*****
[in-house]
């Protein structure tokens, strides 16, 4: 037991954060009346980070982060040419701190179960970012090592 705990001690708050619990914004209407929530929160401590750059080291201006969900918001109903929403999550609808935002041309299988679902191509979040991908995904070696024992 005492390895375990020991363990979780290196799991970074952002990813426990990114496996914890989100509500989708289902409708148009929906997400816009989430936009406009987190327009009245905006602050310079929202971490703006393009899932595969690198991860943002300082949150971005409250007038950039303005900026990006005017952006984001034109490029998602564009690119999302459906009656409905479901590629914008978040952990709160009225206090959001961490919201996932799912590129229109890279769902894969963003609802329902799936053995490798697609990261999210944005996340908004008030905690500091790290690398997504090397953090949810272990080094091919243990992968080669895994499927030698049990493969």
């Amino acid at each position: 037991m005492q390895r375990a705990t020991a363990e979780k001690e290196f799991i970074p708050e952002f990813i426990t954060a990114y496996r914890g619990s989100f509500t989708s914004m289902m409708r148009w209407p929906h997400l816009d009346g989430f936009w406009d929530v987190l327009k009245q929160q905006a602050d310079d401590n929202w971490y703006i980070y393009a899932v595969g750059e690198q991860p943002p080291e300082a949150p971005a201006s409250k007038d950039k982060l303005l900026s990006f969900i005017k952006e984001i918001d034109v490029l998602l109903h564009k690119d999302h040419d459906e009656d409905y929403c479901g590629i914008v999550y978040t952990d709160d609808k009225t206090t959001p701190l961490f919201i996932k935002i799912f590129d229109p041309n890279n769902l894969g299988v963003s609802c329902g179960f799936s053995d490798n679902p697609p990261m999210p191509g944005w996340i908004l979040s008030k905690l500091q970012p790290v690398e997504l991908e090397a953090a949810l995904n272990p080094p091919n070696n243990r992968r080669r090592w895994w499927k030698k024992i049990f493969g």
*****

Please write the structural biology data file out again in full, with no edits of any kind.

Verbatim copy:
[in-house]
């Protein structure tokens, strides 16, 4: 037991954060009346980070982060040419701190179960970012090592 705990001690708050619990914004209407929530929160401590750059080291201006969900918001109903929403999550609808935002041309299988679902191509979040991908995904070696024992 005492390895375990020991363990979780290196799991970074952002990813426990990114496996914890989100509500989708289902409708148009929906997400816009989430936009406009987190327009009245905006602050310079929202971490703006393009899932595969690198991860943002300082949150971005409250007038950039303005900026990006005017952006984001034109490029998602564009690119999302459906009656409905479901590629914008978040952990709160009225206090959001961490919201996932799912590129229109890279769902894969963003609802329902799936053995490798697609990261999210944005996340908004008030905690500091790290690398997504090397953090949810272990080094091919243990992968080669895994499927030698049990493969």
């Amino acid at each position: 037991m005492q390895r375990a705990t020991a363990e979780k001690e290196f799991i970074p708050e952002f990813i426990t954060a990114y496996r914890g619990s989100f509500t989708s914004m289902m409708r148009w209407p929906h997400l816009d009346g989430f936009w406009d929530v987190l327009k009245q929160q905006a602050d310079d401590n929202w971490y703006i980070y393009a899932v595969g750059e690198q991860p943002p080291e300082a949150p971005a201006s409250k007038d950039k982060l303005l900026s990006f969900i005017k952006e984001i918001d034109v490029l998602l109903h564009k690119d999302h040419d459906e009656d409905y929403c479901g590629i914008v999550y978040t952990d709160d609808k009225t206090t959001p701190l961490f919201i996932k935002i799912f590129d229109p041309n890279n769902l894969g299988v963003s609802c329902g179960f799936s053995d490798n679902p697609p990261m999210p191509g944005w996340i908004l979040s008030k905690l500091q970012p790290v690398e997504l991908e090397a953090a949810l995904n272990p080094p091919n070696n243990r992968r080669r090592w895994w499927k030698k024992i049990f493969g």